How can mining companies attract more young talent?
What’s the best educational background for entering the mining industry? Is enough being done at university/higher education level to promote mining? Aleks is a member of Young Mining Professionals, one of the Event Partners of this year’s Mines and Money London. So we caught up with him in advance of the show
Aleksandar Popovic, Principal Consultant, CRU Consulting
Andrew Thake, Mines and Money
5th October 2018
Mines and Money (MM) What’s the biggest challenge facing the mining industry?
Aleksandar Popovic (AP): The market has just come from 4 to 5 years of poor margins with bloated balance sheets. The mining industry doubled in size in the two decades before. For example, steel production doubled from 1bn to 2bn tonnes. However, the industry struggled to deal with the new expectations caused by rising Chinese demand.
Mining companies were forced to change. They streamlined their operations and prices recovered. Now margins are some of the highest on record. We’ve seen a rebound over the last 24 months. Majors have posted very strong cashflows and profits. Costs have been lowered. So, we’ve been in a sweet spot over the last year in terms of profits. The money has been used to pay off debt and reward shareholders. This has done a lot towards appeasing investors who had been unhappy with the poor return on capital record in the industry.
Much attention in the media over the past year has been given to the question of whether we have entered or are entering another “boom” and when, not if, majors will splash more money on large-scale developments. Indeed, while prices (and certainly margins) have recovered to levels last seen during the “megacycle”, the drivers behind the most recent run-up in prices have been fundamentally different – and so will be the response of miners.
Returning cash to shareholders (through dividends and share repurchases) and clarifying dividend policies was an important theme in 2018. Investors need the rewarding for sticking with the industry over the last 3-4 years when the sector consistently underperformed in terms of returns to shareholders.
This appears a necessary step to regain investor confidence though we would argue that this is not a sustainable or attractive long-term strategy and, with cash holdings building and opportunities for value creation opening up, the expectation is that players (at least those with a healthier balance sheet) will carefully return to both organic and in-organic sources of growth.
In the meantime however, buying back shares and investing in and managing supply side fundamentals such as technology, productivity and labour relations remains the top corporate priority. Mining companies have committed to another set of productivity targets and operational improvements – at least for now the lessons from the past cycle appear to be in place.
Importantly, balancing capital discipline with the growth agenda will require considerable care and skill to execute successfully. Investors will call for mining and metals companies to build resilient, multicycle portfolios that offer sustainable returns to shareholders.
MM: What do you think the industry needs to do to improve its reputation?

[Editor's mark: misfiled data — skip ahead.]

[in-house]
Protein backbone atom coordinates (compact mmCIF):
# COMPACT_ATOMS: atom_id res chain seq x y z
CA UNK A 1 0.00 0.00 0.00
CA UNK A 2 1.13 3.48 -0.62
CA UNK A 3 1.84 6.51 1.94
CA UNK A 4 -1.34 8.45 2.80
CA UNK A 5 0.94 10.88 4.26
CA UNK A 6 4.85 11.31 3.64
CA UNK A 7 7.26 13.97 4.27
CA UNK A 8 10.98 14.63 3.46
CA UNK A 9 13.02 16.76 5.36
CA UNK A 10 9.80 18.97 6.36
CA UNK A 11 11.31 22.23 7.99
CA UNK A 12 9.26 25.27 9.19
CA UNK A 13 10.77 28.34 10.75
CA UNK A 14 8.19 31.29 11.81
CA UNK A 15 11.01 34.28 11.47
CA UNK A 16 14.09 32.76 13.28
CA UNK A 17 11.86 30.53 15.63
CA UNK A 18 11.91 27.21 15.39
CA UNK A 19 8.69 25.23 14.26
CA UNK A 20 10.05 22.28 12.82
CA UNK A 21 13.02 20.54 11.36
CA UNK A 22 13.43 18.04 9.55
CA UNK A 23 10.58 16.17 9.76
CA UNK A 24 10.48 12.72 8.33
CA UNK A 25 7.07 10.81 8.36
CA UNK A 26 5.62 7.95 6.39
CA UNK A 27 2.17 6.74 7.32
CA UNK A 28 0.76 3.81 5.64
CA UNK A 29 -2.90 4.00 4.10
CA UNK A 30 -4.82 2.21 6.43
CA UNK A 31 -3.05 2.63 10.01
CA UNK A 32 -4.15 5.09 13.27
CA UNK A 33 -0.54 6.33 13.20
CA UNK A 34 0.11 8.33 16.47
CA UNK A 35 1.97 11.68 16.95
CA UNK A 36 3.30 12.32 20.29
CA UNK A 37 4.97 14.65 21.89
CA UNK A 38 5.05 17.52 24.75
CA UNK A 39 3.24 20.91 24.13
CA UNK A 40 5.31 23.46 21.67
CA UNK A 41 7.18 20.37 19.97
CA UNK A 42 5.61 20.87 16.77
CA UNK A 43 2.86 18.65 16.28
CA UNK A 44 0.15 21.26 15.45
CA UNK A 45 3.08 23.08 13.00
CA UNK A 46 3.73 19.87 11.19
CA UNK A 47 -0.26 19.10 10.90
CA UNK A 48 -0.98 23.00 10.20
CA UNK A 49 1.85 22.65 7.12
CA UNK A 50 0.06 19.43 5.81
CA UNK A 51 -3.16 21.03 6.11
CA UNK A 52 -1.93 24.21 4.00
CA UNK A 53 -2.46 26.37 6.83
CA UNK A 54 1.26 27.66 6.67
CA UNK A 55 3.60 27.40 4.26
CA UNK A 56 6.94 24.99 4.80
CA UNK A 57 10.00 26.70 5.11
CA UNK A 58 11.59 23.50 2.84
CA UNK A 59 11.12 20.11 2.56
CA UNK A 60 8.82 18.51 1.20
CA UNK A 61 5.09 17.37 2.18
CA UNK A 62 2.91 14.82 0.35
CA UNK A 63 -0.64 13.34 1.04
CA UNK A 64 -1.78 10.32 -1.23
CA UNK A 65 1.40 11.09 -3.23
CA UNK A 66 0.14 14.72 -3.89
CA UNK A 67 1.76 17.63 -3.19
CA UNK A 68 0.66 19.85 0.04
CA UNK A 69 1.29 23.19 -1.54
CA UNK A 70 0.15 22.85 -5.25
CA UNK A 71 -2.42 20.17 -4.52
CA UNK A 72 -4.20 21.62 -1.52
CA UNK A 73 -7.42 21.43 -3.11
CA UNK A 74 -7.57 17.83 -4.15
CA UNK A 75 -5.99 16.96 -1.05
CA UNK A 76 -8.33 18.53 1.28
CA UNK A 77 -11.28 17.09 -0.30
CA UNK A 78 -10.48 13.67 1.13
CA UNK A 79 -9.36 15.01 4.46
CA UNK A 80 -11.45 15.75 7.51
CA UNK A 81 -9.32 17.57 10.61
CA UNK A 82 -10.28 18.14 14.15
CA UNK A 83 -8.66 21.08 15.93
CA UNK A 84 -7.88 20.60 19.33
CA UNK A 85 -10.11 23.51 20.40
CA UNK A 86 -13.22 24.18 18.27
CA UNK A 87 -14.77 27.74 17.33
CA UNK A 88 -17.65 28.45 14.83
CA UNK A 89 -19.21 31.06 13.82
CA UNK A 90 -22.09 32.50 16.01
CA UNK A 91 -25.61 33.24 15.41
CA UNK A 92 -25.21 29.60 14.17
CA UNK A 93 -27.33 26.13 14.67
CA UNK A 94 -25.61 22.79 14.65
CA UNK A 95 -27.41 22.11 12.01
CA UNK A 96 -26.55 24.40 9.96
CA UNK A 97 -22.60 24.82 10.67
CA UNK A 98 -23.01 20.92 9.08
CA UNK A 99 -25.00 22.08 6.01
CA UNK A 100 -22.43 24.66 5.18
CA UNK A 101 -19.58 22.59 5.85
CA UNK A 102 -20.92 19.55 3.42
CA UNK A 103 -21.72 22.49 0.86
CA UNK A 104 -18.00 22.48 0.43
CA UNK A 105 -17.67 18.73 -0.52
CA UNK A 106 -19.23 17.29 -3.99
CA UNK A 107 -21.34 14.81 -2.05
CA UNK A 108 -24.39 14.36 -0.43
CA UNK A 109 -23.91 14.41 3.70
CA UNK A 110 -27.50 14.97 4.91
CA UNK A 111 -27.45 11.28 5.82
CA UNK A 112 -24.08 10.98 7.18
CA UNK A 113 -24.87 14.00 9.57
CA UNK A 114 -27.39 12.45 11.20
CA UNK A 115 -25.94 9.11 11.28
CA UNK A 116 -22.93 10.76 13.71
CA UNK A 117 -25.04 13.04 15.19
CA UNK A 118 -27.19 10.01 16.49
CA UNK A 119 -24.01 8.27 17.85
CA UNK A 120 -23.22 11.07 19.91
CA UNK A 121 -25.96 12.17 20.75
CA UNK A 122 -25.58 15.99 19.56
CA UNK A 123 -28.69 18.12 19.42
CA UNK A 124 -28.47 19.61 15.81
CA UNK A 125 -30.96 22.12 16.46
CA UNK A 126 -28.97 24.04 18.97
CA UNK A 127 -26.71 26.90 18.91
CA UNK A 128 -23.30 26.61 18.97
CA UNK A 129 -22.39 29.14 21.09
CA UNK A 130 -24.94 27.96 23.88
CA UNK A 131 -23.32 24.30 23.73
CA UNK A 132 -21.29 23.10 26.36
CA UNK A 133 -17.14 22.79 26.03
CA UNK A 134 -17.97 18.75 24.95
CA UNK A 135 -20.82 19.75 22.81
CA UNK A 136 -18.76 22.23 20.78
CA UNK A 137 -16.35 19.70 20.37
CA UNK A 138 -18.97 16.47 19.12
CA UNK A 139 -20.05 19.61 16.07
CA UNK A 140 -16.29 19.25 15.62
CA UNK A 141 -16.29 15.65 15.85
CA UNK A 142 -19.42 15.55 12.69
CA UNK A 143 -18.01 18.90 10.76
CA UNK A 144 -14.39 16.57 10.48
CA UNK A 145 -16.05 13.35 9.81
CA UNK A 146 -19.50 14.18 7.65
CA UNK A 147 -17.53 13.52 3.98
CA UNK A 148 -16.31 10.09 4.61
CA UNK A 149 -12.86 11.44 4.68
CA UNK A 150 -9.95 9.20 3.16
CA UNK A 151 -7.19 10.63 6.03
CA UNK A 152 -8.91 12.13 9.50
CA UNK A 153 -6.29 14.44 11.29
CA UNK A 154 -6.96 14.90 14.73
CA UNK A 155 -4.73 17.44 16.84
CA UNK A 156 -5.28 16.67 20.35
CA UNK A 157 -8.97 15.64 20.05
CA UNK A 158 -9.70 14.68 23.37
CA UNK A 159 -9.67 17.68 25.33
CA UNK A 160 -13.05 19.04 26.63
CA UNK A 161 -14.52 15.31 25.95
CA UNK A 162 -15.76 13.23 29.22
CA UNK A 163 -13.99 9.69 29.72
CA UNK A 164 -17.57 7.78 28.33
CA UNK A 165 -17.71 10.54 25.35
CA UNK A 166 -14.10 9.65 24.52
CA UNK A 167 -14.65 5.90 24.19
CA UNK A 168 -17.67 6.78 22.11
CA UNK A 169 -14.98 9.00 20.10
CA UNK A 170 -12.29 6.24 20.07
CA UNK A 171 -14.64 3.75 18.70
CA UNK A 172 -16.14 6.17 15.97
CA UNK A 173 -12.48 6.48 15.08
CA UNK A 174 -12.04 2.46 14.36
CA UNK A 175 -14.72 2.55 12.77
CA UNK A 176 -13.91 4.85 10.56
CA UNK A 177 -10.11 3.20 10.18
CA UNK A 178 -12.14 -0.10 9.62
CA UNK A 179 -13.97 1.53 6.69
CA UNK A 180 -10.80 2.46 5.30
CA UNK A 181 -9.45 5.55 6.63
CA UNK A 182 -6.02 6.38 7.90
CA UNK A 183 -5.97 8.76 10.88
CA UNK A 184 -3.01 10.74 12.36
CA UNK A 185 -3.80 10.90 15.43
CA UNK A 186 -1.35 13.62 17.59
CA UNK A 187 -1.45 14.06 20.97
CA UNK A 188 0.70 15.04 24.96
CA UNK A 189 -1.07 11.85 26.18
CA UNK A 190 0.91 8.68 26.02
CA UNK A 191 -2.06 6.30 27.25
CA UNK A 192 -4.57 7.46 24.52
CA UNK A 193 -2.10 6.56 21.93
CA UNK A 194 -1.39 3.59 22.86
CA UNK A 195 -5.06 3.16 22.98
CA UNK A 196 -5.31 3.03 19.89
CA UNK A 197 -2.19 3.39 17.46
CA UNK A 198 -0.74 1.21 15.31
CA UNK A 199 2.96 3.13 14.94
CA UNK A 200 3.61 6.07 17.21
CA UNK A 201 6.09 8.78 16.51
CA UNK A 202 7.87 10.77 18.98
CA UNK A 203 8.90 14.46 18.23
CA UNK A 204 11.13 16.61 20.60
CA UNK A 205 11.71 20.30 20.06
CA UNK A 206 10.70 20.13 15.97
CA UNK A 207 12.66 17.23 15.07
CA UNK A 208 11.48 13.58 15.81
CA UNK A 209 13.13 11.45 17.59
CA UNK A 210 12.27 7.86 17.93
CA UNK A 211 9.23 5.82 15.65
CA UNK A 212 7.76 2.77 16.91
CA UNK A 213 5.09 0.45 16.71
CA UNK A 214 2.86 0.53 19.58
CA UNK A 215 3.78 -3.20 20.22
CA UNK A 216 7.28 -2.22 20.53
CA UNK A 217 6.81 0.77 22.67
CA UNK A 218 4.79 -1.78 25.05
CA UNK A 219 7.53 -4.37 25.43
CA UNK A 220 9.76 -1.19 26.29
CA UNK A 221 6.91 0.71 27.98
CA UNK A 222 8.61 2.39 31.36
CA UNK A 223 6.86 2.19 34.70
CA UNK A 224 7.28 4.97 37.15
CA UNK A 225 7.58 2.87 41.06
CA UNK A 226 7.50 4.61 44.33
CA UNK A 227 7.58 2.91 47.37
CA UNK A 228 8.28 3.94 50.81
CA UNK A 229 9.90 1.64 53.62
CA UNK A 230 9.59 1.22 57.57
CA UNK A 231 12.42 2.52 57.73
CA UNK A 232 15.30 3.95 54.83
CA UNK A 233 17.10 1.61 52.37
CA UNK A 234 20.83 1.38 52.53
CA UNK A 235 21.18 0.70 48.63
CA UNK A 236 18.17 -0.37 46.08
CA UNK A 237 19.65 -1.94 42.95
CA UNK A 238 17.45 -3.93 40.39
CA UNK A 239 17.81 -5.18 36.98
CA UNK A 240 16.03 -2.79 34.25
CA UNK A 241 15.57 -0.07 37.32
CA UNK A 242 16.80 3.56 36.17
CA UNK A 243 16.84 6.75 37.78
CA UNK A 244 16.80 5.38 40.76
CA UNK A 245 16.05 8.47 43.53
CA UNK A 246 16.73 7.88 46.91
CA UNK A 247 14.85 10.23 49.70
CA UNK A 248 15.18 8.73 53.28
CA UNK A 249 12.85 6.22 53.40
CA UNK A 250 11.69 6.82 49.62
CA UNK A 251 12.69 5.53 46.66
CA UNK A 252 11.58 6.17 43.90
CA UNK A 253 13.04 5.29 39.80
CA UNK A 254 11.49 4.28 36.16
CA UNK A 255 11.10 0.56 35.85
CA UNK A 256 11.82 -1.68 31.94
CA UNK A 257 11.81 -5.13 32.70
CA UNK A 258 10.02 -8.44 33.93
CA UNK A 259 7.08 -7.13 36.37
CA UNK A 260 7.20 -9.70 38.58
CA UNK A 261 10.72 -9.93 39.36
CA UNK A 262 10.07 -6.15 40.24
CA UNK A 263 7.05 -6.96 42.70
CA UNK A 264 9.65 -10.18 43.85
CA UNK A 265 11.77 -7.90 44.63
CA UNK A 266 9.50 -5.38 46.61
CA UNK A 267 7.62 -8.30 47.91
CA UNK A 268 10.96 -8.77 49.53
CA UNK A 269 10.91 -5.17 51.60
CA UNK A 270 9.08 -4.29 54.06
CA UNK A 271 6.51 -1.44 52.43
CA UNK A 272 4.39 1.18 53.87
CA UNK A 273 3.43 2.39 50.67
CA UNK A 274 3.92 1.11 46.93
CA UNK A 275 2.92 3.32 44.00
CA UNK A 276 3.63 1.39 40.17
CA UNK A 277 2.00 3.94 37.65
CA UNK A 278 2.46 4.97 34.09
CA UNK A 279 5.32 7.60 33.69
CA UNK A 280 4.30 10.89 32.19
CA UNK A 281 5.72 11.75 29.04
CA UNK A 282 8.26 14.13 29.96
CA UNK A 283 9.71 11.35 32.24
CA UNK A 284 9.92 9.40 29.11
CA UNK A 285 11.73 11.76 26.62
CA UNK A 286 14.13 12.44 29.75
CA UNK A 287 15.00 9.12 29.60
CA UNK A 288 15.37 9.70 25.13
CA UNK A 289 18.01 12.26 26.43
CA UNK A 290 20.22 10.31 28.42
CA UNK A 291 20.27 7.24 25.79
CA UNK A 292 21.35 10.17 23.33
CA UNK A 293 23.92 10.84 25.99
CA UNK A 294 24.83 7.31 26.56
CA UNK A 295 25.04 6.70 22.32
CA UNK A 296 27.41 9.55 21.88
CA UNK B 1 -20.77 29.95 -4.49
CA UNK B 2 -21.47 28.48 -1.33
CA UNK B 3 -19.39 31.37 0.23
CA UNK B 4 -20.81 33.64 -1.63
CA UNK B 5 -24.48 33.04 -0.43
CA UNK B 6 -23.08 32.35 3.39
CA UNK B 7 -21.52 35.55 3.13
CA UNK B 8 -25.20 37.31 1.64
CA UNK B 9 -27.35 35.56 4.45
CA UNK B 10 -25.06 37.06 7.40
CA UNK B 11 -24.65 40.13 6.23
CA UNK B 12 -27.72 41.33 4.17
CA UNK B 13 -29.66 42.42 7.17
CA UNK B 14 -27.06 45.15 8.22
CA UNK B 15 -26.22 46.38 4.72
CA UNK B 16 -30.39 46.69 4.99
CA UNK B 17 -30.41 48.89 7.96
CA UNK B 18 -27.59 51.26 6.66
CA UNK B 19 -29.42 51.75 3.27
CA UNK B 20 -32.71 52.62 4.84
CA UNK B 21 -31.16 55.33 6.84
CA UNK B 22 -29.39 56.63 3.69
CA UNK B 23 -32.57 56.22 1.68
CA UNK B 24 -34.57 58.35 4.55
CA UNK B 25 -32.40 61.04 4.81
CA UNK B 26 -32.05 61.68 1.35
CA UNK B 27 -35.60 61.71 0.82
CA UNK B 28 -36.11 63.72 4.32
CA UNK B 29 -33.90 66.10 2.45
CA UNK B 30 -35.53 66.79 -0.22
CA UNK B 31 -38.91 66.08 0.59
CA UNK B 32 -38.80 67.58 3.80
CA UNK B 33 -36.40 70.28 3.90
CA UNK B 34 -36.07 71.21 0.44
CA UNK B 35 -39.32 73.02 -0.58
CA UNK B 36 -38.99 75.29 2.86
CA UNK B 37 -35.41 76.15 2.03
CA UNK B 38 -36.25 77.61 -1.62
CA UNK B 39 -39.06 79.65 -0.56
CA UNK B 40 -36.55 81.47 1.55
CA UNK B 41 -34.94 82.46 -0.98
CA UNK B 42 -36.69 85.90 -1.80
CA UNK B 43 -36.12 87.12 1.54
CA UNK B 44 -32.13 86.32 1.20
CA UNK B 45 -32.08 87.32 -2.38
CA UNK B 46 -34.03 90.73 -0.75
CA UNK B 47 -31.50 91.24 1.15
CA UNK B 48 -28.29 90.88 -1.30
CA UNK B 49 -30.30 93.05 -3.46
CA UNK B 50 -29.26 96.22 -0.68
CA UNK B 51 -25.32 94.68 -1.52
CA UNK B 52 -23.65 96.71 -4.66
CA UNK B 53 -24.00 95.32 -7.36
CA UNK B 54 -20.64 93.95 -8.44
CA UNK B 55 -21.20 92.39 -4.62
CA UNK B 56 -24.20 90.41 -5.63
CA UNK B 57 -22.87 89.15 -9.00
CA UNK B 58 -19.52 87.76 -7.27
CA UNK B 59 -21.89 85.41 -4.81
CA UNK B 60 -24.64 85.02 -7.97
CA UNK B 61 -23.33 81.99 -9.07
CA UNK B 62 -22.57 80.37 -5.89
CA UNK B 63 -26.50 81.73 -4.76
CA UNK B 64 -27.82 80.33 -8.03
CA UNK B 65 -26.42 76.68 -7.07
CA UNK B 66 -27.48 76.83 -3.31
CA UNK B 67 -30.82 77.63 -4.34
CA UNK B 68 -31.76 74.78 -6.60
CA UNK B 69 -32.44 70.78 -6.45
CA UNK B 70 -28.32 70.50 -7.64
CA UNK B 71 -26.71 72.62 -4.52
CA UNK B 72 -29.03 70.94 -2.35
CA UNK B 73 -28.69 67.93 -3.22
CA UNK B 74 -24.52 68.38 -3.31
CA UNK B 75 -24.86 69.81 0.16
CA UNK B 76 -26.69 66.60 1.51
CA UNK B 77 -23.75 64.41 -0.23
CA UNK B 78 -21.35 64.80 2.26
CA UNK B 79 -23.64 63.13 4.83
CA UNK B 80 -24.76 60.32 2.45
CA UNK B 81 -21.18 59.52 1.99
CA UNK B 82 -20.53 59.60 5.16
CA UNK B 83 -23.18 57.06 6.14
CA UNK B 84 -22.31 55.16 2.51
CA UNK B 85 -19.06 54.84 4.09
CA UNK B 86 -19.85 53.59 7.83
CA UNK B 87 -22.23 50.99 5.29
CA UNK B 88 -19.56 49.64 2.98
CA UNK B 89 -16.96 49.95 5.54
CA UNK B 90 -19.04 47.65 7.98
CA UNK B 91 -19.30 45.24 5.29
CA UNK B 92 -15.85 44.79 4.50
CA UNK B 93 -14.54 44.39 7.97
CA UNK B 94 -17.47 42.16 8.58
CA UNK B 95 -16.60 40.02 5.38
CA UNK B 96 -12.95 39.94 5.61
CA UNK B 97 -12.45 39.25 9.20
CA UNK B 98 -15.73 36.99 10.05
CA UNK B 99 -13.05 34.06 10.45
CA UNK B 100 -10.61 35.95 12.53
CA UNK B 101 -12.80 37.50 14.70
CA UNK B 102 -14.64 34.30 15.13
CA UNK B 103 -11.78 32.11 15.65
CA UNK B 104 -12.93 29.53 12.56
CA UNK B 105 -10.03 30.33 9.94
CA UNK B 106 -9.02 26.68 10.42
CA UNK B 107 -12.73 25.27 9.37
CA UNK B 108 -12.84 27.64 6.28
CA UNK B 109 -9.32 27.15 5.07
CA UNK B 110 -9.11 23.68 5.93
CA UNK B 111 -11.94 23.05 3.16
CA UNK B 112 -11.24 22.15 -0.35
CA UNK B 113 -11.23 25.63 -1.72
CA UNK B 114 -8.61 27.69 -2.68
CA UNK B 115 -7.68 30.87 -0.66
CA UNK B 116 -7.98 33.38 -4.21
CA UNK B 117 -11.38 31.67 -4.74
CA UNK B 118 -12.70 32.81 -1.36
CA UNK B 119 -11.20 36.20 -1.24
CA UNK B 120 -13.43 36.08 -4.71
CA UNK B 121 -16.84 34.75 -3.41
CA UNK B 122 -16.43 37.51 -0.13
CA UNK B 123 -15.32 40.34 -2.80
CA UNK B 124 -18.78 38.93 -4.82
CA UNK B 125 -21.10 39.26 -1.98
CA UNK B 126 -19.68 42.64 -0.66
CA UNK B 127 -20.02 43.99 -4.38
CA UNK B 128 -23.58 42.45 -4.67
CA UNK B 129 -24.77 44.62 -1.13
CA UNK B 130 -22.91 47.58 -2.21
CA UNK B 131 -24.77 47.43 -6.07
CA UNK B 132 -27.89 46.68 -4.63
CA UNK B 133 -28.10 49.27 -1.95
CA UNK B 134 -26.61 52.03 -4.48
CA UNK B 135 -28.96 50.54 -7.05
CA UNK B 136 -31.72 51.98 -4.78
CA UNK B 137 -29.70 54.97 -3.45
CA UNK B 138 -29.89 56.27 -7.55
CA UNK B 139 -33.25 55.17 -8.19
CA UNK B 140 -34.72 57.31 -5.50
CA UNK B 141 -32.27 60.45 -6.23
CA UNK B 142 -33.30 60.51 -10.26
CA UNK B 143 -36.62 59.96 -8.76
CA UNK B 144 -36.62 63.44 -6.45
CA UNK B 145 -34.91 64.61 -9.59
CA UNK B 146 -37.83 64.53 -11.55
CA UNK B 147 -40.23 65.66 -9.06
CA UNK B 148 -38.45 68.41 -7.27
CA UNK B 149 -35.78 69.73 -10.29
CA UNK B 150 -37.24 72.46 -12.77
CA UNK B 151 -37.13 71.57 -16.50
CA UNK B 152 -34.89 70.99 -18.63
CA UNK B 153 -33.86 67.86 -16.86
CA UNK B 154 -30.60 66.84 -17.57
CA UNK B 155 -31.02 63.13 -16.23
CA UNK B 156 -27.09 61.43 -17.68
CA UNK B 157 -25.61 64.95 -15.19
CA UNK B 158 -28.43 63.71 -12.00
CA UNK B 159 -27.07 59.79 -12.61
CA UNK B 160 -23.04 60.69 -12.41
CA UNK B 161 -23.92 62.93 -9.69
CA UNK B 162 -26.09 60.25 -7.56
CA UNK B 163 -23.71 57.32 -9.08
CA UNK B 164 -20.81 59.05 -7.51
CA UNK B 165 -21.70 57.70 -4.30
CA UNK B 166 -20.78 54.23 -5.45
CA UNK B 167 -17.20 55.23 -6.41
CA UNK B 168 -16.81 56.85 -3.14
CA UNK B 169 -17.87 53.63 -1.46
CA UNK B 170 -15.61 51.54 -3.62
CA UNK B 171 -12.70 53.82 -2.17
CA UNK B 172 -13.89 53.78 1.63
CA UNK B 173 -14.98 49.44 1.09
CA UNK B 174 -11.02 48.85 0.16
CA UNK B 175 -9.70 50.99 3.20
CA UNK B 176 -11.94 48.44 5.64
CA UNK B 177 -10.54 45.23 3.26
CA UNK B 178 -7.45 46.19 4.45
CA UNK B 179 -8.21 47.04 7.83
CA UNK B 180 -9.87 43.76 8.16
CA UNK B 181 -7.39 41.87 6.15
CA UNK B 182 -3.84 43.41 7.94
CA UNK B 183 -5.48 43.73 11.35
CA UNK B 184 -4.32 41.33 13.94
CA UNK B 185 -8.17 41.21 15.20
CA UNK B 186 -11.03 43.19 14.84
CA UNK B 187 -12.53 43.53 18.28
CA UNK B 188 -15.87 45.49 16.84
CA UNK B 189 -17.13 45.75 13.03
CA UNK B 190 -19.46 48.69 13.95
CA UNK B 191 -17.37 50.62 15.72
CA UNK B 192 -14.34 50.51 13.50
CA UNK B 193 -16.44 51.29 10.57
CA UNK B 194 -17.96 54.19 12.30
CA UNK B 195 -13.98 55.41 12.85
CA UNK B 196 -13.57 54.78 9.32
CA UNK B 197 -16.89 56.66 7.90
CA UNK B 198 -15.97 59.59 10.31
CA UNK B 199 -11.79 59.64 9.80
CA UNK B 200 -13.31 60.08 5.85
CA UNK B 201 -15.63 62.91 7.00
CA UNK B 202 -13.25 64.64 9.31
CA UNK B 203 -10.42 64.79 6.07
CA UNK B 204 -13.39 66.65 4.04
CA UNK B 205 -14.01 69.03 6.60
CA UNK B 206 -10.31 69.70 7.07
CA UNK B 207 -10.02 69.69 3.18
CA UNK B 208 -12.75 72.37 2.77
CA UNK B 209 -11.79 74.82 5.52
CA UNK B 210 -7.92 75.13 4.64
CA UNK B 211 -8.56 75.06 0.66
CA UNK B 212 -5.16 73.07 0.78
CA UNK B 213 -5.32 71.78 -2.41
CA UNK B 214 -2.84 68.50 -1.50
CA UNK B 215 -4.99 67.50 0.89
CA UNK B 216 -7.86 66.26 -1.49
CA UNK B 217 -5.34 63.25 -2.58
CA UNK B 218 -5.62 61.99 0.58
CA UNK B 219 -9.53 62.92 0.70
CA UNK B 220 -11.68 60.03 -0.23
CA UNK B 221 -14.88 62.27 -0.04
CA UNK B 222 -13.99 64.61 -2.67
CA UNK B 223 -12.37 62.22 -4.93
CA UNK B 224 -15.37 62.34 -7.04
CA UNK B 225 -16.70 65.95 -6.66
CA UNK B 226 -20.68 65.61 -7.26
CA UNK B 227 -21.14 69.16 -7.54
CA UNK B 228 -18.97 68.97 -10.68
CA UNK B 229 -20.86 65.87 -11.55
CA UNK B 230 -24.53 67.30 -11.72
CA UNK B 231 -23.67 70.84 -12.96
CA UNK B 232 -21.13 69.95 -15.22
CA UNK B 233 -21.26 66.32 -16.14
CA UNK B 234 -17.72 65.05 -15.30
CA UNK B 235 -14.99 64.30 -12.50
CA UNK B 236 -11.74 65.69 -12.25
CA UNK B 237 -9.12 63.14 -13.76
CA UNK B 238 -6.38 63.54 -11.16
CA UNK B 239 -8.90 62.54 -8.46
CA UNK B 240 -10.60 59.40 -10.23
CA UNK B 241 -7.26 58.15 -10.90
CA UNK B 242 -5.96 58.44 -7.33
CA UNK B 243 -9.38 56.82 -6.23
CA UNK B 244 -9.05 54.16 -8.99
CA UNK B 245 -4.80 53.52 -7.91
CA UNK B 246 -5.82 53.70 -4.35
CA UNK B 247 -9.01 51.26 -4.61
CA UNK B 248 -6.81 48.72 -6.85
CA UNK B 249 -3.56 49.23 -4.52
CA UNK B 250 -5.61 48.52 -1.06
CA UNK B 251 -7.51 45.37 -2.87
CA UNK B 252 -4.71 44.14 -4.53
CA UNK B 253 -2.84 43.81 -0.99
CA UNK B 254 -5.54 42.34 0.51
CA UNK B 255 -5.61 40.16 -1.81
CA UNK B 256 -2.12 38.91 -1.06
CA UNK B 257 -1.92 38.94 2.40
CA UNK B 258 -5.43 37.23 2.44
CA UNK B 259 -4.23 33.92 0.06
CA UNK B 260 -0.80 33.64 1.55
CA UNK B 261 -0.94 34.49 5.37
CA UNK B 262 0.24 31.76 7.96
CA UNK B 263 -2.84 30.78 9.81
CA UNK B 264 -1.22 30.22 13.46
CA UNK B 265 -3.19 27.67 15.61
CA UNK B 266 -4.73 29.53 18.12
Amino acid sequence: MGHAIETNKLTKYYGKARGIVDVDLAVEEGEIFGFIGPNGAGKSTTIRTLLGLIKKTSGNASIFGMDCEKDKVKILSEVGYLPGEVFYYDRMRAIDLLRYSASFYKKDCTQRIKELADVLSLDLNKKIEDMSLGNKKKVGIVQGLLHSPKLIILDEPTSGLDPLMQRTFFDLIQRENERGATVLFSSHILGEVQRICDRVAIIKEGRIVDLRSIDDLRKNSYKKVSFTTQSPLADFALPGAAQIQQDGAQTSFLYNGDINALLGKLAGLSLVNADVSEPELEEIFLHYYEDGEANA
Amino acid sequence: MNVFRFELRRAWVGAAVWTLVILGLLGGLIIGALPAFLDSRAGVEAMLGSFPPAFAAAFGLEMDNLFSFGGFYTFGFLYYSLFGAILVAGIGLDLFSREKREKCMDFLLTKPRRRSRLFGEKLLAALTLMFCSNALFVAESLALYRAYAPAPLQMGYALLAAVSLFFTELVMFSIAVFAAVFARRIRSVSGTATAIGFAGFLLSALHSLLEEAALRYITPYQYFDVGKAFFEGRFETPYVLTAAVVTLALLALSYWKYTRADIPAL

AP: Firstly, there is the problem that some hot commodities associated with certain jurisdictions have poor records, cobalt and DRC being an example.
Secondly, there will also be a spotlight on the environment. Whenever you mine and move earth there is a responsibility to the surrounding community in terms of safety and sustainability.
Thirdly, the industry needs to reinforce its reputation as a reliable and credible custodian of capital. The record of the past decade has been one of relative underperformance, in particular in sectors such as gold.
MM: What did you study at university/higher education?
AP: I did a degree in mechanical engineering before doing a Masters in Chemical Engineering. Prior to doing Chemical Engineering I had two internships with oil majors. So, I knew I always was going to join the extractives industry,
Did it prepare you for the mining industry? Is enough being done at university/higher education level to promote mining?
AP: It definitely helped me in having engineering conversations and gaining an understanding in operations and processing. It taught me the basic concepts.
Where it fell short was that I would liked to have more exposure to the mining industry and more training in mineral economics. As Oil and Gas is the dominant part of the Extractives industry more of my course was focused on Oil and Gas. Therefore, coming out of university I was always more likely to go into the Oil and Gas industry. Having more modules on mining would have addressed this imbalance.
MM: What one thing can the mining industry do to encourage more young people?
AP: Whilst the public understand the role and importance of the oil and gas industry, the importance of the mining industry goes largely unnoticed. The mining industry needs to do a better role of promoting its importance in today’s society, which will become even more important as we move towards a lower carbon future.
MM: What are bad recommendations you hear in your profession or area of expertise?
AP: Don’t underestimate how people in the top jobs at a company can still make questionable decisions. There is always the investment bias in mining. Everyone wants growth, but sometimes you need to rein that urge in.